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Caribbean Health Care Professionals trained to address vulnerabilities during the COVID-19 Pandemic and Beyond

Training is essential in almost, if not all fields, even more so when dealing with persons of a sensitive nature. And with the coronavirus pandemic sweeping the world, impacting all and sundry, the need for specialized training for interacting with certain persons becomes a priority.

Participants are the workshop

It was with this in mind that a workshop entitled: “Addressing Vulnerabilities During COVID-19 and Beyond” for Caribbean Health Care Professionals was held at the Dennery Hospital on Friday, June 26th. Thirty-five health care professionals, including nurses and doctors, were in attendance.

This one of a kind workshop is part of a series of activities hosted by the Caribbean Right Here Right Now platform to build the capacity of health care professionals in the sub-region so that they can more effectively address the health care needs of LGBTQI persons and vulnerable individuals during the COVID-19 Pandemic and beyond. It was developed to assist health care professionals to provide an effective and respectful environment for vulnerable clients, with a focus on the LGBTQI community.

In her opening remarks at the workshop, Ms. Alicia Baptiste, Executive Member of the Caribbean Nurses Association and President of the St. Lucia Nurses Association, expressed profound appreciation for the workshop. She said that the training was most timely and needed, as their team of health professionals are always seeking ways of working internally to educate, train, and support team members. This training, she said, will go a long way, as they also continue working externally to support customers, clients, and their network of health care providers.”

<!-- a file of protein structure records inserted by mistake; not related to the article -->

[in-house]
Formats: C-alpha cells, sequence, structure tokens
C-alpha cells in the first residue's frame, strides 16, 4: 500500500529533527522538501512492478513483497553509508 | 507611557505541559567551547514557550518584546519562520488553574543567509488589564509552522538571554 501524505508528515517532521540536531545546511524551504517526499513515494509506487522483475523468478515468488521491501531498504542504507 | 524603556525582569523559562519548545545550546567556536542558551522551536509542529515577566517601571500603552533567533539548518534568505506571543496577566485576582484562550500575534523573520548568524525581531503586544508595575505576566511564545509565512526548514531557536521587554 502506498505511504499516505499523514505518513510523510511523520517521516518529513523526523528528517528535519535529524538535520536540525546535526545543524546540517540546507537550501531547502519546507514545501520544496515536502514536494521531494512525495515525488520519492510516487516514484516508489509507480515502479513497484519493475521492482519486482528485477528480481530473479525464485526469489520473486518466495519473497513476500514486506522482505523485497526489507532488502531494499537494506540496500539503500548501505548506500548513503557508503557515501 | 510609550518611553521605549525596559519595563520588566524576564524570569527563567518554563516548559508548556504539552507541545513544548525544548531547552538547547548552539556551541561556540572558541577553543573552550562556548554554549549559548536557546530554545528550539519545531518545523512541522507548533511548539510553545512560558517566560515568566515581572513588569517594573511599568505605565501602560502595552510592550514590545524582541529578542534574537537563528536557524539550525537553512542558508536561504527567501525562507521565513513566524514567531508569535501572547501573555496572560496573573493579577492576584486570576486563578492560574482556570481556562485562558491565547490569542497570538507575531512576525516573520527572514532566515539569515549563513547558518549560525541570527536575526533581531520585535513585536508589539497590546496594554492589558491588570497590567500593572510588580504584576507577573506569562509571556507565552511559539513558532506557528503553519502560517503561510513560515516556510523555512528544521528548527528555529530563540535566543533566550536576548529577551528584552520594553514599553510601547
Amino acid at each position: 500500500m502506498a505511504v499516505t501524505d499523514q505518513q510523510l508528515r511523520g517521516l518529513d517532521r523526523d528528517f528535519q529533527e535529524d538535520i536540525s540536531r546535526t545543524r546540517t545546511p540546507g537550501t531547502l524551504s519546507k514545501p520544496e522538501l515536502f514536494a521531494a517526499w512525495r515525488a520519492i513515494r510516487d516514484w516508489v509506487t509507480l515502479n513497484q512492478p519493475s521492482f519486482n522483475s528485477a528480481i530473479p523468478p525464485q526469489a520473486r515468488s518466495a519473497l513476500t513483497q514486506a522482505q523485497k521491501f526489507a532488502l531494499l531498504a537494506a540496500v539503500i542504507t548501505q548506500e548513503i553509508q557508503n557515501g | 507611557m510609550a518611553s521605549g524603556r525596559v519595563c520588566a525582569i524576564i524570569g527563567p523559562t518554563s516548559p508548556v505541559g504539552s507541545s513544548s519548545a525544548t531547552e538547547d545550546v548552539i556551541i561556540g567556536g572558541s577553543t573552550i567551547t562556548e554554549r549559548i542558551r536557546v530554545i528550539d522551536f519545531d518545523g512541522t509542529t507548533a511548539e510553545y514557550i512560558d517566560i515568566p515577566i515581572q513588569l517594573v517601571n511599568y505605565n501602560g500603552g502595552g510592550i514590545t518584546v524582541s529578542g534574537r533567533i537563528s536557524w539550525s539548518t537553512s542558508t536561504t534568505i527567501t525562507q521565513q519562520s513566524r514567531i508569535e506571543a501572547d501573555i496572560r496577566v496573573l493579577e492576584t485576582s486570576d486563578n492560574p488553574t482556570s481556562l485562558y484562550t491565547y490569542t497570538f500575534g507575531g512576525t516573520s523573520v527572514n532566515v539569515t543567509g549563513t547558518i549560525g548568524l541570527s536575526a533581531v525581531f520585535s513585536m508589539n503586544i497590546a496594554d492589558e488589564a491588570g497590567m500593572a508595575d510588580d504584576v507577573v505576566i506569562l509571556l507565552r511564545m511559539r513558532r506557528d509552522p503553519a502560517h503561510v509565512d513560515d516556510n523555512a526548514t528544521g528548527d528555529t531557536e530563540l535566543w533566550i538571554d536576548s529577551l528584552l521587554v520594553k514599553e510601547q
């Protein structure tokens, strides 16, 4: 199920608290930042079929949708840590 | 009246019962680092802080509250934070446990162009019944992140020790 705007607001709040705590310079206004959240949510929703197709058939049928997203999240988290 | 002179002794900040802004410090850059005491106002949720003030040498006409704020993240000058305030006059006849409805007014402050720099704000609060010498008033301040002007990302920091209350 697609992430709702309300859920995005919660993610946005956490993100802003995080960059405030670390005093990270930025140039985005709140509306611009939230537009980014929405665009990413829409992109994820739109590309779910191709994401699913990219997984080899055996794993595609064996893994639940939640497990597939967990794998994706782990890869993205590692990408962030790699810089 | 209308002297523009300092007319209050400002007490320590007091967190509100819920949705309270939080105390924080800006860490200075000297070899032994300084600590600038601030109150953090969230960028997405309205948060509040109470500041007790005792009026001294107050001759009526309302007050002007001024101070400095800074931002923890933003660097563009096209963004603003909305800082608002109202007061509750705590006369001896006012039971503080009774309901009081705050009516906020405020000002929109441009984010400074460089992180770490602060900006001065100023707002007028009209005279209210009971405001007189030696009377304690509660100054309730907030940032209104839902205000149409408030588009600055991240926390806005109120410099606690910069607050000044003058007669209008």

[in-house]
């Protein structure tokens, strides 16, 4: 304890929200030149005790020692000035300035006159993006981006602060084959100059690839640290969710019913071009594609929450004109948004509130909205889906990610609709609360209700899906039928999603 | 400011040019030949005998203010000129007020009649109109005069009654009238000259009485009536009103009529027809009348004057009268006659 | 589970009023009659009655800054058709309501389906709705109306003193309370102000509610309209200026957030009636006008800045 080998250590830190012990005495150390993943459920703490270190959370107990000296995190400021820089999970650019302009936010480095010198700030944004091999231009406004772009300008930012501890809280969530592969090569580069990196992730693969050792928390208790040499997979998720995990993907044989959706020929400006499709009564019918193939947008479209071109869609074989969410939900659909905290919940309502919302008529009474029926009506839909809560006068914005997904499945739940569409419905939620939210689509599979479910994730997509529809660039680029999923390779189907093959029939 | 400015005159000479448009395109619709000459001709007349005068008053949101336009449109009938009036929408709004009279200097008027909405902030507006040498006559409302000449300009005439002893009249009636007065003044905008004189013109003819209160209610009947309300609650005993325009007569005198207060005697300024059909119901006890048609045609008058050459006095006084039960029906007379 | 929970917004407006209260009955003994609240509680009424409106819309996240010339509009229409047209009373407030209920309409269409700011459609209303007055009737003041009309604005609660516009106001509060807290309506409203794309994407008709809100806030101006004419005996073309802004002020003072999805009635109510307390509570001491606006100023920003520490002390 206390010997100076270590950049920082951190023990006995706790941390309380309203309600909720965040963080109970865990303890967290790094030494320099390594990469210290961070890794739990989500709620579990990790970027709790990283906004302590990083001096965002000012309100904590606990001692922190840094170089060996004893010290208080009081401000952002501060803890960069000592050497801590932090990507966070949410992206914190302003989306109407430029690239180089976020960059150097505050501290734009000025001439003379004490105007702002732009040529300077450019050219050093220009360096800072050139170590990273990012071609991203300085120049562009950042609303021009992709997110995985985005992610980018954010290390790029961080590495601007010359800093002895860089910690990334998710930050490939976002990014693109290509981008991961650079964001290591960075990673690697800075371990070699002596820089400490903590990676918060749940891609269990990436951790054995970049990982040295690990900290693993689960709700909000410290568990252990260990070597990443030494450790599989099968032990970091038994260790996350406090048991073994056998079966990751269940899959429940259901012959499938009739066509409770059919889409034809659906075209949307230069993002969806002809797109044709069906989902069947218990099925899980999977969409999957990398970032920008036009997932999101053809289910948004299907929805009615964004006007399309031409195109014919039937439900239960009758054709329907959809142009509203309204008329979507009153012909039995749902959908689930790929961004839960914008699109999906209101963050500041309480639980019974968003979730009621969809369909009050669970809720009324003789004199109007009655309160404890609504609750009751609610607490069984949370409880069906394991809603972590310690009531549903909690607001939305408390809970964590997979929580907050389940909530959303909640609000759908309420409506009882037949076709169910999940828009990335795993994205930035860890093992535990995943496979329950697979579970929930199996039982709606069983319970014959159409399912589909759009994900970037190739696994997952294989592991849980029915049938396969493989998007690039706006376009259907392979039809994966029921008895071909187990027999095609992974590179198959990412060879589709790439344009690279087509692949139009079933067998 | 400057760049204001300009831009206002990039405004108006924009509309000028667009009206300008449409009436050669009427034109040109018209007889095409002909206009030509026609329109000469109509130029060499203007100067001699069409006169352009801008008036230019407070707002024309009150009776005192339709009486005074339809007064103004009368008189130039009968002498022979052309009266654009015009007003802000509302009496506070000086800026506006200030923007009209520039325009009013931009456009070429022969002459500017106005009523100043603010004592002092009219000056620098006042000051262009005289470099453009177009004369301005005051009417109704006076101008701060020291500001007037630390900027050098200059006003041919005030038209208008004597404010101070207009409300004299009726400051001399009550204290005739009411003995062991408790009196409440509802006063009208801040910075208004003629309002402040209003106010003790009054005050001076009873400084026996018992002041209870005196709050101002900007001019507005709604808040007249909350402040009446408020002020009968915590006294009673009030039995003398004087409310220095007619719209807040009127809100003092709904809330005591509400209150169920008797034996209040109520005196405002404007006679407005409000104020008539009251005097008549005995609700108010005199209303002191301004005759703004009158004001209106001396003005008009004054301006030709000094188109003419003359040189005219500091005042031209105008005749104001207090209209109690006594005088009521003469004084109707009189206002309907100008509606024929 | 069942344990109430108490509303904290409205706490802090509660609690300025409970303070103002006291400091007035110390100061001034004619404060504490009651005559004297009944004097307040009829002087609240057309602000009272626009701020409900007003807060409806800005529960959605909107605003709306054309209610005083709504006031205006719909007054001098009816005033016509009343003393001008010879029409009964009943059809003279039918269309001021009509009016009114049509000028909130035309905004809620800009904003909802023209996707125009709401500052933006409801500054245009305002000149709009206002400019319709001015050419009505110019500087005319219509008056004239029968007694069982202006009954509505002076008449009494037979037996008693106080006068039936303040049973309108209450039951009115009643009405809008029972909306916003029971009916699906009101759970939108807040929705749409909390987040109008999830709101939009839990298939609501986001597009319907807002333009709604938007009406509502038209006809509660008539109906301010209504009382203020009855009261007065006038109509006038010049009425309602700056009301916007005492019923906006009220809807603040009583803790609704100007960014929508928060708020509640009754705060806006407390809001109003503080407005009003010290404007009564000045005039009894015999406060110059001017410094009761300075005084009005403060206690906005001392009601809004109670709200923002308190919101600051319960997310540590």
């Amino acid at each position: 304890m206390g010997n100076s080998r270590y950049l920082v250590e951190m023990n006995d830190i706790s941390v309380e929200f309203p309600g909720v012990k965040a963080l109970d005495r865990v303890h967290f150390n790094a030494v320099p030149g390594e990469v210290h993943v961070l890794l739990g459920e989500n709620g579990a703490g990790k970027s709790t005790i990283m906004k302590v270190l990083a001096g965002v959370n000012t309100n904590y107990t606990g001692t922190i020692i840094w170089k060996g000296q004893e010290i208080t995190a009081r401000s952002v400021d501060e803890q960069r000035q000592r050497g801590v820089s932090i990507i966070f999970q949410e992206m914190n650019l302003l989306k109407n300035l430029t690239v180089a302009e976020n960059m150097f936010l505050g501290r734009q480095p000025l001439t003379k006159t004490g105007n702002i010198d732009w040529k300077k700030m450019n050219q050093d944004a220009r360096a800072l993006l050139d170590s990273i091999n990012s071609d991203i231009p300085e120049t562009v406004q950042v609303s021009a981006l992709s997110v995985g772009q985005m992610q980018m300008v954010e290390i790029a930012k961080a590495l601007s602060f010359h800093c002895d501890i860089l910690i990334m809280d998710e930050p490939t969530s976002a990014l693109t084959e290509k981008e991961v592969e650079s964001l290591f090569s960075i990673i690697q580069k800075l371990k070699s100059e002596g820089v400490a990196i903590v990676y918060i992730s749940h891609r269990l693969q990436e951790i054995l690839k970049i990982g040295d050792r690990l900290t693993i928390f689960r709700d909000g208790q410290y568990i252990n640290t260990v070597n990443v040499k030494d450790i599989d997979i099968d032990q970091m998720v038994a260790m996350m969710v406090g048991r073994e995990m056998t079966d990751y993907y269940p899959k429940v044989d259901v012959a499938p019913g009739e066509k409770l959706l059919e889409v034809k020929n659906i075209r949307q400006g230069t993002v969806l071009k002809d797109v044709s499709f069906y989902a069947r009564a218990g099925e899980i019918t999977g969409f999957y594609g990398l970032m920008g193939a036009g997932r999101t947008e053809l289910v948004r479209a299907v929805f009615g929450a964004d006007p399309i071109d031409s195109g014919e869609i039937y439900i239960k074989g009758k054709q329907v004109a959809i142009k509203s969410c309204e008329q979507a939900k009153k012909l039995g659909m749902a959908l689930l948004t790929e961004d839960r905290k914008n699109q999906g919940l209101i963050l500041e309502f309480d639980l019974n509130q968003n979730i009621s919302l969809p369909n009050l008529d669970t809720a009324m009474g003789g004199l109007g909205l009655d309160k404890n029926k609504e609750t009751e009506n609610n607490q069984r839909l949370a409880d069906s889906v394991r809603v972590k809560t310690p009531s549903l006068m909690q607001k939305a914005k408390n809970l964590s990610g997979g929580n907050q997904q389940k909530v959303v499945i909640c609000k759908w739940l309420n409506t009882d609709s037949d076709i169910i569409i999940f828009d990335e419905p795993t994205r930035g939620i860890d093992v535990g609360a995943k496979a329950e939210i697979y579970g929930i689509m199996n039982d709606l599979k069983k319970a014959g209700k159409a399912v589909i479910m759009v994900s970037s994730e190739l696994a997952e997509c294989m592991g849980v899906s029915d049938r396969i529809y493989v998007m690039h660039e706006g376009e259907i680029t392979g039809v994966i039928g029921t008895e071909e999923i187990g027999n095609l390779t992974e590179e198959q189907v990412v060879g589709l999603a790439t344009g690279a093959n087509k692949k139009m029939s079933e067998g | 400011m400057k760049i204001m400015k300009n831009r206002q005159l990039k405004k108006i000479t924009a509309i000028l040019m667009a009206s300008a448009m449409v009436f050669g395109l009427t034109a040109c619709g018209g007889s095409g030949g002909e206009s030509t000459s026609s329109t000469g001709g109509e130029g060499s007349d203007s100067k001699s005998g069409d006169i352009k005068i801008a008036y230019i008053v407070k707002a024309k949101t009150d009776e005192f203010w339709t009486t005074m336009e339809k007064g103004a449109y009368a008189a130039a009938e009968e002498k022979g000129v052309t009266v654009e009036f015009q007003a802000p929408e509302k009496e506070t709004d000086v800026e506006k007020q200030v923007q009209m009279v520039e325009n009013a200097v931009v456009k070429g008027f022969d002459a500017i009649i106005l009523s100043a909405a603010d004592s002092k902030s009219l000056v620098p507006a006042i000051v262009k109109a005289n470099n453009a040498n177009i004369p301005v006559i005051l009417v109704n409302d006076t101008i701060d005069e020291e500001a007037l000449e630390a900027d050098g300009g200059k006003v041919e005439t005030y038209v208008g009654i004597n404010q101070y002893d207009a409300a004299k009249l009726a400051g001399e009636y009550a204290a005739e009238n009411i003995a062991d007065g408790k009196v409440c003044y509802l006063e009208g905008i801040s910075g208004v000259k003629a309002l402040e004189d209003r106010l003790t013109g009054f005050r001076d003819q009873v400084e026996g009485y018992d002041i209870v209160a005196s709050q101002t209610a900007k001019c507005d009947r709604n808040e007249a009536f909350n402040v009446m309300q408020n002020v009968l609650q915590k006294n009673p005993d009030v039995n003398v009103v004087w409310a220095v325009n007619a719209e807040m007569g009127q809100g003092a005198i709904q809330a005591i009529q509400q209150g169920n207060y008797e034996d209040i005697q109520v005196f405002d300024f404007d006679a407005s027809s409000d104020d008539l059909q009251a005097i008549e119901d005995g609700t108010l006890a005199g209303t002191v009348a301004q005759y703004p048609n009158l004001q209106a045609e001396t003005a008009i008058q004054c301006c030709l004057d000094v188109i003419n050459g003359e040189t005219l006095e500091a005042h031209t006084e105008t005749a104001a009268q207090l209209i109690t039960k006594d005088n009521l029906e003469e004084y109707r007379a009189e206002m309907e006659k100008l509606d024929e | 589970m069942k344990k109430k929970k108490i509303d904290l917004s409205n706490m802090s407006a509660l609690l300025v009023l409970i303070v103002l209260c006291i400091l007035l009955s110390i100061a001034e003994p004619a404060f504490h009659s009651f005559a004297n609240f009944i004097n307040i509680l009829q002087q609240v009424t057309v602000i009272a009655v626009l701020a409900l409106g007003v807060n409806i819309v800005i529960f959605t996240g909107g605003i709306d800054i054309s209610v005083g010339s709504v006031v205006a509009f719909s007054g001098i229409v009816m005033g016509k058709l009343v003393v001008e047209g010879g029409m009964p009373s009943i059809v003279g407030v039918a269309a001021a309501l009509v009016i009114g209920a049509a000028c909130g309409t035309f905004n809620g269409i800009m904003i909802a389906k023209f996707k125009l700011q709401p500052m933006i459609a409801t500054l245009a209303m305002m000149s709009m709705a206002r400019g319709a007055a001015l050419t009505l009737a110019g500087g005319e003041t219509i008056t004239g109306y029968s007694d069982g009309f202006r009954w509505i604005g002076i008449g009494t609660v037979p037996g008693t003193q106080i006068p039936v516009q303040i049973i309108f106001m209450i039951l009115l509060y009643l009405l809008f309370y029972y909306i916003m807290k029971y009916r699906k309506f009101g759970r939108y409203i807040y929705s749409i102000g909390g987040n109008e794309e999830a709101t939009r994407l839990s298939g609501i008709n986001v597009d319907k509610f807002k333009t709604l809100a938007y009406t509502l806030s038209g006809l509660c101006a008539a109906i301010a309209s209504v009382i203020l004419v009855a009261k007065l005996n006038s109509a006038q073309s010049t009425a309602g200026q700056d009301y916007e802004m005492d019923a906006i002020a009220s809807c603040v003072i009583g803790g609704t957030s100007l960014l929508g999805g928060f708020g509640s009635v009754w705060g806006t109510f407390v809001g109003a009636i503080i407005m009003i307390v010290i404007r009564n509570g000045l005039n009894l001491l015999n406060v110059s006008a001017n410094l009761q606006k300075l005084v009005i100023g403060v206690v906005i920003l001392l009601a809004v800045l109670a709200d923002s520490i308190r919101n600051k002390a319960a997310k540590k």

Participants are the workshop

For many persons, visiting a healthcare facility can be a very nervous experience for a host of reasons. This situation is even worse for LGBTQI people who may be uncomfortable revealing sensitive information to health care professionals who need it to provide certain services. The challenges related to COVID-19 have also exacerbated the challenges. The training focused on creating an environment in which health care professionals can provide a more comfortable atmosphere for conversations and services with patients, which is an important goal for all health care staff.

A primary objective for healthcare professionals is to establish solid, trusting relationships with patients in order to promote healthier behaviours. As with other minority groups, when working with lesbian, gay, bisexual, transgender, and queer (LGBTQ) patients, it is especially important to build rapport as a way to counteract the exclusion, discrimination, and stigma that many have

The varied methodology of the workshop enabled the health care providers to understand and address the issues of bias and discrimination which were identified by LGBTQI people and to review effective strategies through team efforts and conscious initiatives to avoid inequitable care.

Participants are also expected to share the knowledge gained with other health care providers.

Micah George is an established name in the journalism landscape in St. Lucia. He started his journalism tutelage under the critical eye of the Star Newspaper Publisher and well known journalist, Rick Wayne, as a freelancer. A few months later he moved to the Voice Newspaper under the guidance of the paper’s recognized editor, Guy Ellis in 1988.

Since then he has remained with the Voice Newspaper, progressing from a cub reporter covering court cases and the police to a senior journalist with a focus on parliamentary issues, government and politics. Read full bio...

1 Comment

  1. They should practice what they teach; why are they posing so close to each other
    and none wearing a mask? Very bad example.Was there ever discrimination between
    the sexes; I would have thought that in the Medical profession, such did not exist.

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